Workshop on child injury prevention in Cyprus
60 stakeholders met to develop a national action plan on child injury prevention at a workshop hosted by the Ministry of Health of Cyprus in Nicosia on 12–13 January 2016. The meeting was opened by the Permanent Secretary, Dr Christina Giannaki, and by Dr Olga Kalakouta, Chief Health Officer of the Ministry of Health. In attendance were also two members of parliament Ms Stella Misiaouli and Mr Nicos Nouris who are committed to championing the development of the action plan.
Unintentional injuries leading cause of death
Unintentional injuries are the leading cause of death in childhood in Cyprus. In spite of good progress having been made since the adoption of the last plan in 2005–2010, there is a need to refocus attention to prevent childhood deaths and disability from injury. This requires a whole-of-society approach, and participants from different sectors involved in prevention were invited to the workshop.
Dr Dinesh Sethi, Programme Manager, Violence and Injury Prevention at WHO/Europe, presented information on injuries in the WHO European Region. He emphasized that, although injury deaths had fallen throughout the Region, the gap in child injury deaths had widened between high-income countries and low- and middle-income countries.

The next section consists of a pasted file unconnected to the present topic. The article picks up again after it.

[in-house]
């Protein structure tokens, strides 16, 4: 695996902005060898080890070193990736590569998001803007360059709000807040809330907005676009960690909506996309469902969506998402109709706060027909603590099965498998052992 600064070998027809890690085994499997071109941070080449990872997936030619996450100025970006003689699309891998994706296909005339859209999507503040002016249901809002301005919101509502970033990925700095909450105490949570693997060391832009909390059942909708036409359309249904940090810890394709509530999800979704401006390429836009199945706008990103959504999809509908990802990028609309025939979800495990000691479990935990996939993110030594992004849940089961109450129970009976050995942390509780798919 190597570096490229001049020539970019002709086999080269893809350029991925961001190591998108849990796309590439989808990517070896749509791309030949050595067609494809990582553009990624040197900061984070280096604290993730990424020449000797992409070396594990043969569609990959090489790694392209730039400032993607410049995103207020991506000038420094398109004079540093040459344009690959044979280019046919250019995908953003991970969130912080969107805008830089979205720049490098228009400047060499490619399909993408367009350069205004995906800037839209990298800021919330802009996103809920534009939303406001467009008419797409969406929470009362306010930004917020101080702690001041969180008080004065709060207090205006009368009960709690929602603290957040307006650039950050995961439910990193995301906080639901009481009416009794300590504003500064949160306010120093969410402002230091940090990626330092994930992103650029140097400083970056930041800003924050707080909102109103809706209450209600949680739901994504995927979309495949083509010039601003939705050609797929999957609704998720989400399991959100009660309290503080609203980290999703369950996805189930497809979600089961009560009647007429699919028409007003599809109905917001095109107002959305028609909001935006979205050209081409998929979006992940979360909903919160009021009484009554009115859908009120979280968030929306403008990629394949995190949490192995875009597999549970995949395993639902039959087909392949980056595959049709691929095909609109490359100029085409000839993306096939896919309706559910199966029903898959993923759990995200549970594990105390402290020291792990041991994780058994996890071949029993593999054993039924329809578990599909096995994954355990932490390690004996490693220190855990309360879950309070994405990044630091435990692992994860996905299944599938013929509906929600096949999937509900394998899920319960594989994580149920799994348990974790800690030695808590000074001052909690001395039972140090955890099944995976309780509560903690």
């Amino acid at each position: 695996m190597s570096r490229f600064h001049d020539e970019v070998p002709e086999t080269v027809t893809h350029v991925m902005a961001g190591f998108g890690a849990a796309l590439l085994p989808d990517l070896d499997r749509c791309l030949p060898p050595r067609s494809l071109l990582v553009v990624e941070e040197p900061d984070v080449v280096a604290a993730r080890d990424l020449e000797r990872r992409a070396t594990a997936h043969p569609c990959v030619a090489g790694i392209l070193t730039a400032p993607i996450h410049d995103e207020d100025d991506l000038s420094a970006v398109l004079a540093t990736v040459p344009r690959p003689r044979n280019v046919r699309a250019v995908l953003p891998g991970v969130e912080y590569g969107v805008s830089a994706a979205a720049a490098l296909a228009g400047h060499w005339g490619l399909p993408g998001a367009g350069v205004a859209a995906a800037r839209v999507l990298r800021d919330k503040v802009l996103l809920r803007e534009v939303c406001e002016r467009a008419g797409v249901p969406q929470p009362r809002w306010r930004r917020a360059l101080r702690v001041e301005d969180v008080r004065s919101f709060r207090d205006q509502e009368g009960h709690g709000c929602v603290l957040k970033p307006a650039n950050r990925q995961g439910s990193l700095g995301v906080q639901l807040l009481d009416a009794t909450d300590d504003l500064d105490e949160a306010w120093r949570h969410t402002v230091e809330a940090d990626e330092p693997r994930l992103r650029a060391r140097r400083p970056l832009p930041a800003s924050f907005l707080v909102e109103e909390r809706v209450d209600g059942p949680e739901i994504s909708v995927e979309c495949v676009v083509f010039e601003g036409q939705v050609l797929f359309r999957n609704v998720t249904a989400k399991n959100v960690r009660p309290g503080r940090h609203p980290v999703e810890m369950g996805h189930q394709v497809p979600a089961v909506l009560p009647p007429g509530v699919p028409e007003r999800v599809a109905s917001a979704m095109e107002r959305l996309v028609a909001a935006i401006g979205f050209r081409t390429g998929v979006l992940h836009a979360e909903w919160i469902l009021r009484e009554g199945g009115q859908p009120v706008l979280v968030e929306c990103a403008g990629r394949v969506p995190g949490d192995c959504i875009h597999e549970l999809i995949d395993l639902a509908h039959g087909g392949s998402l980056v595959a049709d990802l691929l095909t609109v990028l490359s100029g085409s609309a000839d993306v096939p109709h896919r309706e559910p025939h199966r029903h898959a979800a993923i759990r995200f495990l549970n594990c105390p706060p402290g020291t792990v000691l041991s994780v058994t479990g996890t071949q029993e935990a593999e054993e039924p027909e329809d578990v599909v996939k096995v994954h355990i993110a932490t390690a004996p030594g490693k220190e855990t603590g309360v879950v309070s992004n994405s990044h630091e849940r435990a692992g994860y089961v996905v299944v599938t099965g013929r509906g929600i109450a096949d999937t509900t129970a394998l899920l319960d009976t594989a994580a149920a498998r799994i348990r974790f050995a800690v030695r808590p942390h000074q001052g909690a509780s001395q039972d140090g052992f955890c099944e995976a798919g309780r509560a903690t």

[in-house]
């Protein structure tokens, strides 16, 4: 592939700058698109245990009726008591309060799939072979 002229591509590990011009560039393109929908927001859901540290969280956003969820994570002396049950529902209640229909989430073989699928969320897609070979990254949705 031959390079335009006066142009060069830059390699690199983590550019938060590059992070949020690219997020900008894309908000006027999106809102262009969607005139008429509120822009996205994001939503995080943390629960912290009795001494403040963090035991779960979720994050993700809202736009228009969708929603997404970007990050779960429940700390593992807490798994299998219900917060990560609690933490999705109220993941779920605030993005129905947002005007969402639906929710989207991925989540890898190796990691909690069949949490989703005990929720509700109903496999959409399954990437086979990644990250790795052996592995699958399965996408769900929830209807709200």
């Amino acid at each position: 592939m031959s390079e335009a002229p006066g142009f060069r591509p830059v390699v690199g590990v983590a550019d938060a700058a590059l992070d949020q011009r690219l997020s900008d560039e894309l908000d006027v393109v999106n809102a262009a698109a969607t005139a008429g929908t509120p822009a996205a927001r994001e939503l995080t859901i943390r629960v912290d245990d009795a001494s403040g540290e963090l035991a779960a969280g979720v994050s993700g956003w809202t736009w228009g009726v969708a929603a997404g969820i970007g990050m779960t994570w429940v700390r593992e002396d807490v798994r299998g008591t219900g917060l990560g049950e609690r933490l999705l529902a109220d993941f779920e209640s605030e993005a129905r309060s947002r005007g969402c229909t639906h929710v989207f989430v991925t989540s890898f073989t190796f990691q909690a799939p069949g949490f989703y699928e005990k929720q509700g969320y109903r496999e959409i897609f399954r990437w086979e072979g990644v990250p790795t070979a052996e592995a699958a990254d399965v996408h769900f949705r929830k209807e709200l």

Participants divided into 5 subgroups to discuss injury prevention in children from road crashes, drowning and suffocation, falls, poisonings, and burns and scalds. After assessing the current situation in Cyprus, each group debated and recommended a set of actions on legislation, environmental and product modification, and programming and educational interventions to ensure greater safety for children.
Reduce mortality and injuries by 30% by 2020
Workshop participants adopted a vision for the plan: Cyprus would be the safest place for children. A preliminary target was also agreed for the plan: to reduce childhood injury mortality and non-fatal injuries by 30% by 2020. Participants agreed that the plan would require monitoring and improved surveillance using a minimum data set for injury surveillance.
The intersectoral injury prevention committee would develop the plan further and prepare a budget for the agreed activities. The draft plan would then be presented to the Minister of Health for approval in the spring before being presented for adoption to the Council of Ministers.